On view from now until May 1, 2016, Table Talk: Food, Cooking, and Eating in Northampton Then and Now has much to offer. Made up of a collection of photographs, food-related objects and tools, and historical information and anecdotes, the exhibit speaks to more than just food history.

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The Symbolism of Food on New Years Eve

The Tradition of Food Has a Major Part to Play in Celebrations All Over the World

Families can celebrate the beginning of Japan’s new year by enjoying toshikoshi soba – a dish that symbolizes long life and good luck in the coming year.

On December 31st, most of the world celebrates the coming of a new year. Throughout the last day of the year, many countries mark the new beginning with different cultural celebrations. Food, in particular, plays an essential role in these celebrations and is thought to serve as a  symbol of things to come in the new year. This year, learn about cultures around the world while adding fun and delicious customs to your family’s traditions for marking the new year.

Countries on Asia’s Pacific coast celebrate the new year hours before we do here in western Massachusetts, and families can mark the beginning of Japan’s new year by enjoying toshikoshi soba – a dish that symbolizes long life and good luck in the coming year. In English, the dish’s name means “year-bridging,” and it’s imperative to slurp entire noodles (rather than biting them in half) to ensure that toshikoshi will, in fact, guarantee a long life. Since Japan’s new year begins about fourteen hours before ours does, make toshikoshi for a New Year’s Eve lunch!

On New Year’s Eve in Spain, tradition dictates that everyone eat grapes at the stroke of midnight. Grapes are devoured – one for each stroke of the clock – and symbolize the twelve months of the upcoming year. Taste them carefully, though – while each sweet grape symbolizes a sweet month to come, a sour grape signifies a month to watch out for! Begin your dinner with grapes to celebrate along with the Spaniards, whose midnight comes six hours before ours… Read the rest of this entry »

Seasonal Baking Contests Highlight Creativity and Family Culture

Seasonal Baking Contests Highlight Creativity and Family Culture

Food and culinary arts provide a vehicle through which families can examine world cultures, history, science, math, and even creative arts – and as the holiday season approaches, opportunities to engage in such learning abound! During this time of year, seasonal opportunities to engage in baking-centric community-based learning intersect with ongoing opportunities to explore the culinary arts – making for a deliciously fascinating learning landscape.

The food that we make tells a story, and nothing illustrates this better than family recipes. Whether handed down for generations, carefully honed over the course of a few years, or recently chosen as a family favorite, family recipes stand as a glimpse into the unique culture of the family from which they emerge. Historic Deerfield offers families a chance to showcase their own family recipes this month – the third annual King Arthur Flour Heritage Recipe Cookie Baking Contest calls for families to enter cookie recipes paired with stories that illustrate why their recipe is special to them. The deadline for entries is today (Monday, November 2nd), and fifteen finalists will be chosen to bring a batch of their special cookies to Historic Deerfield on Saturday, December 5th, 2015.  Read the rest of this entry »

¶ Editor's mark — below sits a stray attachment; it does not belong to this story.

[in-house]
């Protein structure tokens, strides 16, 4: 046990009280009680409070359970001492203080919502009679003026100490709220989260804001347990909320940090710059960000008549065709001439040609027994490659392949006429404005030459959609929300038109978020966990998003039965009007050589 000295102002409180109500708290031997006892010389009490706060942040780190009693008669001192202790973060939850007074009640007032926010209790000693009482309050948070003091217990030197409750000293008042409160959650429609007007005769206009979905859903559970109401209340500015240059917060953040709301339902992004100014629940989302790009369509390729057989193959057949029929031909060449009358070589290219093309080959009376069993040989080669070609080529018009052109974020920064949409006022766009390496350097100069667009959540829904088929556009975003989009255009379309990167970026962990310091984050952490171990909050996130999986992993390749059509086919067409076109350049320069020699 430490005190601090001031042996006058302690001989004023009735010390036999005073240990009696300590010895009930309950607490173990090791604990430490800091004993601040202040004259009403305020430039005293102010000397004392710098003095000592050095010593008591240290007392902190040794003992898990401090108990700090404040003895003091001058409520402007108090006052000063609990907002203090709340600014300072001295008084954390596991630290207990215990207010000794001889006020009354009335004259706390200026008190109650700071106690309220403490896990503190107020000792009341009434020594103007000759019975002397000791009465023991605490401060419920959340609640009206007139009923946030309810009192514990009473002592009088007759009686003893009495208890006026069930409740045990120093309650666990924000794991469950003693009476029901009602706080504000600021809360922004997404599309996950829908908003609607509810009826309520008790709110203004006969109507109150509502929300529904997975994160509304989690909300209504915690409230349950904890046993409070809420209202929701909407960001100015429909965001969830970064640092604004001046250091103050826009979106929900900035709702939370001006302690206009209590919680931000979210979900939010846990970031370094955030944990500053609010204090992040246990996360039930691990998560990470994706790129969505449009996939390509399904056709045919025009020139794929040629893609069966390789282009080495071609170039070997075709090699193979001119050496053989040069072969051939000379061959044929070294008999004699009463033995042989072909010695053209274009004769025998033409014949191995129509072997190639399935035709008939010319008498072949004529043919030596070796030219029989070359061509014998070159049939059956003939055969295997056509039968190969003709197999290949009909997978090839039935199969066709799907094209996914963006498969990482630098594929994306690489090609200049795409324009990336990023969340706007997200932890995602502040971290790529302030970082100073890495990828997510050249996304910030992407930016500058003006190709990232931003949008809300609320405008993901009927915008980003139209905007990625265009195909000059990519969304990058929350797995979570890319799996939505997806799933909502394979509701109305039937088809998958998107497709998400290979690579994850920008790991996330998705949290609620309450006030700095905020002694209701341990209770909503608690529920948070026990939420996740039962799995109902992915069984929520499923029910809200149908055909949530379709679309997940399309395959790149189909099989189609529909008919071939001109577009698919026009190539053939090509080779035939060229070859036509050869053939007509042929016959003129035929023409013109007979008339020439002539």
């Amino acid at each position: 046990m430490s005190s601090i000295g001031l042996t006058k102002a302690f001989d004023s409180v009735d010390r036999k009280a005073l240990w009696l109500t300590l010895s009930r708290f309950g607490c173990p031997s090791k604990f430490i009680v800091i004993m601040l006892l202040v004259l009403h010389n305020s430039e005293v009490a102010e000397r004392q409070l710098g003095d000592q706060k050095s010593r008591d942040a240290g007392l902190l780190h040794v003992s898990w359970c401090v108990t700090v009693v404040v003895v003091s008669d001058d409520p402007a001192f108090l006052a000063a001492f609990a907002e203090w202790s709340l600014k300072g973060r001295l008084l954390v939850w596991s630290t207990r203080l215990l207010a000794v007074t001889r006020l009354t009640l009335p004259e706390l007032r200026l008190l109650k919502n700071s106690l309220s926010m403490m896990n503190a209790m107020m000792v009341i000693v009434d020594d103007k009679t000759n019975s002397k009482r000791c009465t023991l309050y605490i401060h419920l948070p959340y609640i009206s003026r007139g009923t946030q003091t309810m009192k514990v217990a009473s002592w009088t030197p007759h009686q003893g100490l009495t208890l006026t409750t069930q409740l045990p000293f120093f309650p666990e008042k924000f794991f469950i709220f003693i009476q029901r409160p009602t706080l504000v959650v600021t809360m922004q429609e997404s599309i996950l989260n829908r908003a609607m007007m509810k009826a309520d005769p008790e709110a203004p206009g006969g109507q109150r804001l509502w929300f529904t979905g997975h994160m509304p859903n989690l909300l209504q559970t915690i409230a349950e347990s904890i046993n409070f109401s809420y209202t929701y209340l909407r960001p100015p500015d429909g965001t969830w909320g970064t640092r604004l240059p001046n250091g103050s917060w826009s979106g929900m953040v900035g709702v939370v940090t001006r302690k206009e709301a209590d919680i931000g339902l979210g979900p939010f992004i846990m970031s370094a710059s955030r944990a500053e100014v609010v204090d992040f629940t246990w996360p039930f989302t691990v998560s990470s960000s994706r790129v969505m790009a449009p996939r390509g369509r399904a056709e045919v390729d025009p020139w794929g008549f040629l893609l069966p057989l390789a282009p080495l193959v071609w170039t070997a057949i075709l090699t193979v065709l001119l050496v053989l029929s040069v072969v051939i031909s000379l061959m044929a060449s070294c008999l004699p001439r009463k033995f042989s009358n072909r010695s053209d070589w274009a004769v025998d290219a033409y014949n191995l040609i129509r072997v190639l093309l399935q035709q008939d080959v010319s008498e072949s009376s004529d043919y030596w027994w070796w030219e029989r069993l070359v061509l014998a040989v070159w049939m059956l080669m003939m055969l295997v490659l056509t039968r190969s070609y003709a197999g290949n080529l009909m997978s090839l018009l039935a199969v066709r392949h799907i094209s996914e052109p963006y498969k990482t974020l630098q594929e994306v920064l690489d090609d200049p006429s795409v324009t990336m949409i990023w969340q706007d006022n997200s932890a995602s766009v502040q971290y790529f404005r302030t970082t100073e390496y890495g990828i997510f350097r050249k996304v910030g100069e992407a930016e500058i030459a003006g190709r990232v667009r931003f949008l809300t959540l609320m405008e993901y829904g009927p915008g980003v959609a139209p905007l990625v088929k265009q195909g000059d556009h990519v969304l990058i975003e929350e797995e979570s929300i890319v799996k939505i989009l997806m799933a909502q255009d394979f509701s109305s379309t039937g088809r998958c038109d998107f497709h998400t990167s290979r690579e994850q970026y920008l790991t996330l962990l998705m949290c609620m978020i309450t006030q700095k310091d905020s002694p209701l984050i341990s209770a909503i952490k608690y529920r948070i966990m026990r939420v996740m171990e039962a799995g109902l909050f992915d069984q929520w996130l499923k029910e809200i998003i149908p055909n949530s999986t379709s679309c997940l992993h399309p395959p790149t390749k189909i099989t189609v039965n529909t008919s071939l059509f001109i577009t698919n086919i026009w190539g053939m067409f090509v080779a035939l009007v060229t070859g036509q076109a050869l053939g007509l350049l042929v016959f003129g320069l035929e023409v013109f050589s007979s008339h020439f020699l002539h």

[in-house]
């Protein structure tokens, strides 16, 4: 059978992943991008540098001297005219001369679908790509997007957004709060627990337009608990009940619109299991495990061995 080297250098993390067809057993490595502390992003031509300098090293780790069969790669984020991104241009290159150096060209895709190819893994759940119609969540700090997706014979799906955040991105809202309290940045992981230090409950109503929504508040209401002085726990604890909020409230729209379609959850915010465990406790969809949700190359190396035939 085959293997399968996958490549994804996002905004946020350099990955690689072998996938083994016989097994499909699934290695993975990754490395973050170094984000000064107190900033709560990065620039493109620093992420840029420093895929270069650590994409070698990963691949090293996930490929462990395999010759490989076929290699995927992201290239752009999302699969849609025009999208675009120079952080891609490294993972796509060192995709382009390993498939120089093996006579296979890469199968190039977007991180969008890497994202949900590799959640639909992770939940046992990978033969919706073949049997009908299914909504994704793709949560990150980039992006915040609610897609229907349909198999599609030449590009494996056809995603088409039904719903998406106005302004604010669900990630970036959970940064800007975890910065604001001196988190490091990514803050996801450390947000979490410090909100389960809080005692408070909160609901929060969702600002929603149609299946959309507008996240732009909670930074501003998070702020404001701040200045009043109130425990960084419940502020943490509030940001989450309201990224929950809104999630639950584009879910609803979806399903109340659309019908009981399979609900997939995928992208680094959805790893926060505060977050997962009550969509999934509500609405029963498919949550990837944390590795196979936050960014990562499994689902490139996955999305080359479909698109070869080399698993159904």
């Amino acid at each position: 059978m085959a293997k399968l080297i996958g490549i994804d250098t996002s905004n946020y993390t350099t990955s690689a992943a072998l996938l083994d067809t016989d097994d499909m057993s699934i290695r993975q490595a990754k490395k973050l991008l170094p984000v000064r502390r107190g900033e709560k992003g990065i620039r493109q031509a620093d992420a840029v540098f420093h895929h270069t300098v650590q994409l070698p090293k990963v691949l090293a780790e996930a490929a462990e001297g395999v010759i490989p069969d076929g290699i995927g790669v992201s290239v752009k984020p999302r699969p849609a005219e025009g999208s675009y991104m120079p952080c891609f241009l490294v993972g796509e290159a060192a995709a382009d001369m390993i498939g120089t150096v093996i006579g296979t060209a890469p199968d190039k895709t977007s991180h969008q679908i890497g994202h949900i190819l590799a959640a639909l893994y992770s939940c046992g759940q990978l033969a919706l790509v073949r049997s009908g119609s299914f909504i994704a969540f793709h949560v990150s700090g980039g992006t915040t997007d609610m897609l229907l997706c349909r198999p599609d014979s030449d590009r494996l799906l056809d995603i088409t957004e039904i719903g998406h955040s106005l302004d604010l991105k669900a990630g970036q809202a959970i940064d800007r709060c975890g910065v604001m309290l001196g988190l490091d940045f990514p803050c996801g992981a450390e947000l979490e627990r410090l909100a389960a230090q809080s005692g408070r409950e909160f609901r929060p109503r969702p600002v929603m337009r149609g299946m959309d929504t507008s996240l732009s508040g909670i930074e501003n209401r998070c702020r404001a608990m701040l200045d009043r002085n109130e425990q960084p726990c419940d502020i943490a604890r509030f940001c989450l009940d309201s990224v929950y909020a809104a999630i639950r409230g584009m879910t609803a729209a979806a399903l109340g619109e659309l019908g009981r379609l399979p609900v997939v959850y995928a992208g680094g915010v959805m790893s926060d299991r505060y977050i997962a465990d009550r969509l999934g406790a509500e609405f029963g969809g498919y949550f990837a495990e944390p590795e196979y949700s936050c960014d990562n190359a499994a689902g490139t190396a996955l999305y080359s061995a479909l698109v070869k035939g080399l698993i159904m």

Four Foods for Good Luck & Prosperity in the New Year

Noodles, Grapes, Beans & Cake
Food to Bring Good Luck & Prosperity to the New Year

Here in the United States, Hoppin’ John is a food eaten in the southern states on New Year’s Day, thought to bring prosperity in the new year. If you don’t finish the whole batch on New Year’s Day, called it Skippin’ Jenny when you enjoy the leftovers – thought to symbolize frugality and further prosperity.

On January 31st, most of the world celebrates the coming of a new year. Throughout the last day of the year, many countries mark the new beginning with different cultural celebrations. Food in particular plays an important role in these celebrations, and is thought to serve as a  symbol of things to come in the new year. This year, learn about cultures around the world while adding fun and delicious customs to your family’s traditions for marking the new year.

Countries on Asia’s Pacific coast celebrate the new year hours before we do here in western Massachusetts, and families can celebrate the beginning of Japan’s new year by enjoying toshikoshi soba – a dish that symbolizes long life and good luck in the coming year. In English, the dish’s name means “year-bridging,” and it’s very important to slurp entire noodles (rather than biting them in half) in order to ensure that toshikoshi will in fact ensure a long life. Since Japan’s new year begins about fourteen hours before ours does, make toshikoshi for a New Year’s Eve lunch!

On New Year’s Eve in Spain, tradition dictates that everyone eat grapes at the stroke of midnight. Grapes are eaten quickly – one for each stroke of the clock – and symbolize the twelve months of the upcoming year. Taste them carefully, though – while each sweet grape symbolizes a sweet month to come, a sour grape symbolizes a month to watch out for! Begin your dinner with grapes in order to celebrate along with the Spaniards, whose midnight comes six hours before ours… Read the rest of this entry »